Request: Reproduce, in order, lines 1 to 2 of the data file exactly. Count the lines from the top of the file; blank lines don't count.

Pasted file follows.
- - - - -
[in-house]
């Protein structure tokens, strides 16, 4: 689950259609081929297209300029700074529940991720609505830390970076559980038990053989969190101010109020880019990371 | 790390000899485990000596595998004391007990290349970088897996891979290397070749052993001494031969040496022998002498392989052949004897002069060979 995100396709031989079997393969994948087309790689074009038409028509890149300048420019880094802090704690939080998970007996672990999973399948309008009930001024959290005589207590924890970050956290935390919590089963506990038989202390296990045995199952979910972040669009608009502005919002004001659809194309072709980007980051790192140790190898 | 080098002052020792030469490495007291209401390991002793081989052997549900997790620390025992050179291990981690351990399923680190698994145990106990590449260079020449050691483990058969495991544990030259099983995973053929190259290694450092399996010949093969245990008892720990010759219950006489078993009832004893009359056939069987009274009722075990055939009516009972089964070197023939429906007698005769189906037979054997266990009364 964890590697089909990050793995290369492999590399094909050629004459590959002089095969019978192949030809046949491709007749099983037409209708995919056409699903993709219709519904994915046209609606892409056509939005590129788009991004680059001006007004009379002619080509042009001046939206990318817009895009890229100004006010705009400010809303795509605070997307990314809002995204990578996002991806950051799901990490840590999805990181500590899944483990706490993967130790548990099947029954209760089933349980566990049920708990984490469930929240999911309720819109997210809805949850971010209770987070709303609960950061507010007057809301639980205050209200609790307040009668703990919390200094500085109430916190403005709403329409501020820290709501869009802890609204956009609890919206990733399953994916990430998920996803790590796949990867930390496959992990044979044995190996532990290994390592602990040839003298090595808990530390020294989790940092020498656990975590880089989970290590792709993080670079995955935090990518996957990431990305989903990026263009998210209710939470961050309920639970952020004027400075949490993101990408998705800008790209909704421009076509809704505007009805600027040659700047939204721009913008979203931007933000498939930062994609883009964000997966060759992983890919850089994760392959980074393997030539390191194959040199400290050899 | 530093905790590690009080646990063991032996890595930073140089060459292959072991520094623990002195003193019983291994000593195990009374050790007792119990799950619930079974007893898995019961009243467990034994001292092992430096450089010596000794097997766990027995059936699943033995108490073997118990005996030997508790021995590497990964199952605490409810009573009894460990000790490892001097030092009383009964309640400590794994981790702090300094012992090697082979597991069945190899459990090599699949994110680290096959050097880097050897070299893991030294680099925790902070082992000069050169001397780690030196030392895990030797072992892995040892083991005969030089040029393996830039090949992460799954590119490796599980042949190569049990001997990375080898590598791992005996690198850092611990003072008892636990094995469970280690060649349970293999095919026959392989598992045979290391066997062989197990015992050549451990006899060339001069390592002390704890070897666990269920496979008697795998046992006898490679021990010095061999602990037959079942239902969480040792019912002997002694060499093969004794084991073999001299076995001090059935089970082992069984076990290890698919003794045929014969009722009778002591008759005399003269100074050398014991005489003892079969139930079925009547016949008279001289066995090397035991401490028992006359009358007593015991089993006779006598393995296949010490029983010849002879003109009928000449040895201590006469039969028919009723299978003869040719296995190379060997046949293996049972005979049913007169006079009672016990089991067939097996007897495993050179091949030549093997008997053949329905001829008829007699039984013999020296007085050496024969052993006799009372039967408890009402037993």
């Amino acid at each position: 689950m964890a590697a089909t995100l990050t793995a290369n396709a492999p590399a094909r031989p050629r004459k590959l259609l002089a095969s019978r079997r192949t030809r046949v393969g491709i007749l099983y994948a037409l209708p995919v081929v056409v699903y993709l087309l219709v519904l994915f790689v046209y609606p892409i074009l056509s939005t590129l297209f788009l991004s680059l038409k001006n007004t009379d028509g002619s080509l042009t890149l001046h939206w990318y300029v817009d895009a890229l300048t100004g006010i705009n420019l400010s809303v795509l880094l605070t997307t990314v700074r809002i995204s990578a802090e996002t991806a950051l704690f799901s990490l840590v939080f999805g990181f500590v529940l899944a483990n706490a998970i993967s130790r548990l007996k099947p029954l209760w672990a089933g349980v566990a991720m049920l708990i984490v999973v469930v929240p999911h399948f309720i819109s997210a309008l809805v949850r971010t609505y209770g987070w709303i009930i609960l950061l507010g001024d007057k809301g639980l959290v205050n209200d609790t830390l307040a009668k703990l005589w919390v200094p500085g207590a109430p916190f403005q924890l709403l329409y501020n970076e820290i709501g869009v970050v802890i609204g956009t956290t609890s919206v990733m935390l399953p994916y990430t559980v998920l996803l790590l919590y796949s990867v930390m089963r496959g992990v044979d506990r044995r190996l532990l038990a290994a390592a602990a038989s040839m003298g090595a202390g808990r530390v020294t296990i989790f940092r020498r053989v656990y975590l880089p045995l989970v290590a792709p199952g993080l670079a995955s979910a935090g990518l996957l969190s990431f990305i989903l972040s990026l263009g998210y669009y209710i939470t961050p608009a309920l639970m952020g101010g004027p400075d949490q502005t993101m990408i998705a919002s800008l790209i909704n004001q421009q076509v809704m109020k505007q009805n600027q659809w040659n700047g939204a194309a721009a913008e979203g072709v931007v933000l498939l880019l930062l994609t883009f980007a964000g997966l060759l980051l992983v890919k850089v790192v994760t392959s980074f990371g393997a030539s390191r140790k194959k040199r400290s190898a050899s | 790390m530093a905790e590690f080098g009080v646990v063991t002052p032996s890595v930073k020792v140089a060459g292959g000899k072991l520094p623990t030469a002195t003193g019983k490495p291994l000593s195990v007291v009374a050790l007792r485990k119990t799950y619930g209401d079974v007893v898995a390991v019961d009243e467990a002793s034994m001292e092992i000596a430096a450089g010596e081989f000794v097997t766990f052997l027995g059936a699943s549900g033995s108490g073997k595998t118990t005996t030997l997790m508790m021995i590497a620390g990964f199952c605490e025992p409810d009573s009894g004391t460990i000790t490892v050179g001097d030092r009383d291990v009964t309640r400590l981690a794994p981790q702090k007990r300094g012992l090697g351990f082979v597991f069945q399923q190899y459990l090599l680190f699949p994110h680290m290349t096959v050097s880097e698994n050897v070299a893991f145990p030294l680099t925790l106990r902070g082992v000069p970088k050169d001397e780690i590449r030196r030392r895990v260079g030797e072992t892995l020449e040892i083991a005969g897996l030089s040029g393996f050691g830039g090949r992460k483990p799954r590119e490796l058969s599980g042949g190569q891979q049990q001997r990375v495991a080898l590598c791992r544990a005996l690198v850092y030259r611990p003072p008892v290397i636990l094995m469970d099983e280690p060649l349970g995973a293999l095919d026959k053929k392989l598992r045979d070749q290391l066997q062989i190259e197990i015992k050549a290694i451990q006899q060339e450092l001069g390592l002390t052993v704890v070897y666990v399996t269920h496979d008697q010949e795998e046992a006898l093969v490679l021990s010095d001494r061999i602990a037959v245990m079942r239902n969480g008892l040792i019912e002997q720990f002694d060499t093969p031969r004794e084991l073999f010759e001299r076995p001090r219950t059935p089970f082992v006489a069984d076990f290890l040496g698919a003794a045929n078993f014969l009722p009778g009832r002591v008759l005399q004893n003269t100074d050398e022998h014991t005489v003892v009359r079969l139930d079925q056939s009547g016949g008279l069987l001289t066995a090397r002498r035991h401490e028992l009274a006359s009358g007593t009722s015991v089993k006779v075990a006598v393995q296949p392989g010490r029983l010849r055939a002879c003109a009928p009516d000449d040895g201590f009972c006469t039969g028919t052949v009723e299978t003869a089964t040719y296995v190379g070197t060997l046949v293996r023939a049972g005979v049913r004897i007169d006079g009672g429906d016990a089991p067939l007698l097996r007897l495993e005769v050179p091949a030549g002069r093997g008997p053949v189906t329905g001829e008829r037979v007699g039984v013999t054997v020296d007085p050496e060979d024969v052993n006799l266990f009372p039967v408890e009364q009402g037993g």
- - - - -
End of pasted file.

[in-house]
């Protein structure tokens, strides 16, 4: 689950259609081929297209300029700074529940991720609505830390970076559980038990053989969190101010109020880019990371 | 790390000899485990000596595998004391007990290349970088897996891979290397070749052993001494031969040496022998002498392989052949004897002069060979 995100396709031989079997393969994948087309790689074009038409028509890149300048420019880094802090704690939080998970007996672990999973399948309008009930001024959290005589207590924890970050956290935390919590089963506990038989202390296990045995199952979910972040669009608009502005919002004001659809194309072709980007980051790192140790190898 | 080098002052020792030469490495007291209401390991002793081989052997549900997790620390025992050179291990981690351990399923680190698994145990106990590449260079020449050691483990058969495991544990030259099983995973053929190259290694450092399996010949093969245990008892720990010759219950006489078993009832004893009359056939069987009274009722075990055939009516009972089964070197023939429906007698005769189906037979054997266990009364 964890590697089909990050793995290369492999590399094909050629004459590959002089095969019978192949030809046949491709007749099983037409209708995919056409699903993709219709519904994915046209609606892409056509939005590129788009991004680059001006007004009379002619080509042009001046939206990318817009895009890229100004006010705009400010809303795509605070997307990314809002995204990578996002991806950051799901990490840590999805990181500590899944483990706490993967130790548990099947029954209760089933349980566990049920708990984490469930929240999911309720819109997210809805949850971010209770987070709303609960950061507010007057809301639980205050209200609790307040009668703990919390200094500085109430916190403005709403329409501020820290709501869009802890609204956009609890919206990733399953994916990430998920996803790590796949990867930390496959992990044979044995190996532990290994390592602990040839003298090595808990530390020294989790940092020498656990975590880089989970290590792709993080670079995955935090990518996957990431990305989903990026263009998210209710939470961050309920639970952020004027400075949490993101990408998705800008790209909704421009076509809704505007009805600027040659700047939204721009913008979203931007933000498939930062994609883009964000997966060759992983890919850089994760392959980074393997030539390191194959040199400290050899 | 530093905790590690009080646990063991032996890595930073140089060459292959072991520094623990002195003193019983291994000593195990009374050790007792119990799950619930079974007893898995019961009243467990034994001292092992430096450089010596000794097997766990027995059936699943033995108490073997118990005996030997508790021995590497990964199952605490409810009573009894460990000790490892001097030092009383009964309640400590794994981790702090300094012992090697082979597991069945190899459990090599699949994110680290096959050097880097050897070299893991030294680099925790902070082992000069050169001397780690030196030392895990030797072992892995040892083991005969030089040029393996830039090949992460799954590119490796599980042949190569049990001997990375080898590598791992005996690198850092611990003072008892636990094995469970280690060649349970293999095919026959392989598992045979290391066997062989197990015992050549451990006899060339001069390592002390704890070897666990269920496979008697795998046992006898490679021990010095061999602990037959079942239902969480040792019912002997002694060499093969004794084991073999001299076995001090059935089970082992069984076990290890698919003794045929014969009722009778002591008759005399003269100074050398014991005489003892079969139930079925009547016949008279001289066995090397035991401490028992006359009358007593015991089993006779006598393995296949010490029983010849002879003109009928000449040895201590006469039969028919009723299978003869040719296995190379060997046949293996049972005979049913007169006079009672016990089991067939097996007897495993050179091949030549093997008997053949329905001829008829007699039984013999020296007085050496024969052993006799009372039967408890009402037993």